Biggest quake in 25 years hits Northern California

By Casey Frye, CCNN Writer

tectonic plates
The Earth is broken up beneath the crust into massive pieces called tectonic plates. Volcanoes and earthquakes are common at their edges.

While California is known for its quakes, especially in the Los Angeles area, the famous Napa Valley wine country in the north is usually very peaceful. However, the region got a rude awakening on Sunday morning when a 6.0-magnitude earthquake struck. Buildings were tossed around and injuries were plentiful in the strongest Northern California shakeup in 25 years.

Governor Jerry Brown declared a state of emergency, as the quake’s impact on the San Francisco Bay Area caused upwards of $1 billion in damage. Windows exploded and residents talked about being thrown into the air from their beds. Fortunately, injuries were mostly minor, despite some folks taking trips to the hospital. The tremors could be felt even 120 miles away in Salinas.

Despite citizens feeling shaken up, in more ways than one, the 1906 San Francisco earthquake was about 500 times larger than the one on Sunday. See, quakes are measured on the Richter magnitude scale, named after Charles Francis Richter. He was a famous seismologist – an Earth scientist who studies the physical movements of the ground – and his scale goes from under 2.0 (microquakes you can barely feel) all the way to 9.0 and greater, meaning total destruction of just about everything. A quake that’s 6.0-6.9 is described as dealing damage to a moderate number of well-built structures in areas with big populations.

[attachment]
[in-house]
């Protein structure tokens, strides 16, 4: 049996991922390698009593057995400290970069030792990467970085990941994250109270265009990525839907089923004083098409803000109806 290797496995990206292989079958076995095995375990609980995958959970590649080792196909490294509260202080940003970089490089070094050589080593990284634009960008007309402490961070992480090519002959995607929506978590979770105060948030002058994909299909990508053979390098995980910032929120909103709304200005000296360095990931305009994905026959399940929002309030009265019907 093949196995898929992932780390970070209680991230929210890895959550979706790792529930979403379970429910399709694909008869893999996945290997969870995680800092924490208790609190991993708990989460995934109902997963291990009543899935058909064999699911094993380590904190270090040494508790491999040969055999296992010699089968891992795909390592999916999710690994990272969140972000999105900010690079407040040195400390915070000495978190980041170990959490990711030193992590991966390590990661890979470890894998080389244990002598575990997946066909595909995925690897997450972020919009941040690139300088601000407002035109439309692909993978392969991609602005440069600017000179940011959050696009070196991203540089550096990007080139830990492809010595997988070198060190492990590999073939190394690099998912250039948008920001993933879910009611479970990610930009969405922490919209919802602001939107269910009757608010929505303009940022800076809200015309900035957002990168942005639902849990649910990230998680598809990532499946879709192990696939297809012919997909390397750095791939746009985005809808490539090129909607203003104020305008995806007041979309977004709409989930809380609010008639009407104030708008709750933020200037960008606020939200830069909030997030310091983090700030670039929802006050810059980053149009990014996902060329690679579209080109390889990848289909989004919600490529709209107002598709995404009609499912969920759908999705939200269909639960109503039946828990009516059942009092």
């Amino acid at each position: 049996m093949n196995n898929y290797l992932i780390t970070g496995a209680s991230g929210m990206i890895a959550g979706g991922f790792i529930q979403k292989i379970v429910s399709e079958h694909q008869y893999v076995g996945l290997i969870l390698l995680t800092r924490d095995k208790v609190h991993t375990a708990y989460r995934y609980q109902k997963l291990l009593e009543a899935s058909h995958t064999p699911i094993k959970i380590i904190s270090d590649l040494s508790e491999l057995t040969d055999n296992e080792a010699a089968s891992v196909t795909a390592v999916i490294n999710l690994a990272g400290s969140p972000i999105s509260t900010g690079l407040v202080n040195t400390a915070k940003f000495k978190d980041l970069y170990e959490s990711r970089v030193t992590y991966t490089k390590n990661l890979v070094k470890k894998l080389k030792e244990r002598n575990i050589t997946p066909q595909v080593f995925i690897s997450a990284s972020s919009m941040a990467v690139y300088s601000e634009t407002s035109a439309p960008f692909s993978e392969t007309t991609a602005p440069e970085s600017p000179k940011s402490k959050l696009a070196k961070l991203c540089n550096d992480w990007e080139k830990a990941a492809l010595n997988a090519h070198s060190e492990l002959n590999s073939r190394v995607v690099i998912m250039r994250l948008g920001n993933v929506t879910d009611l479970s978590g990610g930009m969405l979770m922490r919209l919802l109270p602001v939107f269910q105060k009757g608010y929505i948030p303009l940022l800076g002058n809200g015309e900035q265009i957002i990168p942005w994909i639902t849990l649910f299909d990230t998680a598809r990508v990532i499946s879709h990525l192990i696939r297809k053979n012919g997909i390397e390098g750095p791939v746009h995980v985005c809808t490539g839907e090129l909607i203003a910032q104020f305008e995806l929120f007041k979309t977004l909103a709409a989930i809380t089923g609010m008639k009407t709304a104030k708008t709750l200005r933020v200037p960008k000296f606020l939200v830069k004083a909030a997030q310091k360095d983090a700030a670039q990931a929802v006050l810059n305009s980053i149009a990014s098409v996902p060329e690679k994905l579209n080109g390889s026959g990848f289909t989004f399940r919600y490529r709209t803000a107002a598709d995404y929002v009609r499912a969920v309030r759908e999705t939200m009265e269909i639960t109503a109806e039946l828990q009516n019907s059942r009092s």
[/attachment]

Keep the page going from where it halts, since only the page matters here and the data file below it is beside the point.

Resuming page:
What causes these geological events? Well, the Earth’s crust is broken up into 17 “tectonic plates” that shift around, and the plate boundaries are hotspots for pressure being released in the form of earthquakes and volcanoes. Plus, there’s a mega crack in the ground in California called the San Andreas Fault, which is where the Pacific Plate meets the North American Plate. This makes the state particularly vulnerable to shakeups.

Featured image courtesy of Matthew Keys on Flickr. Image of tectonic plates courtesy of US Geological Survey.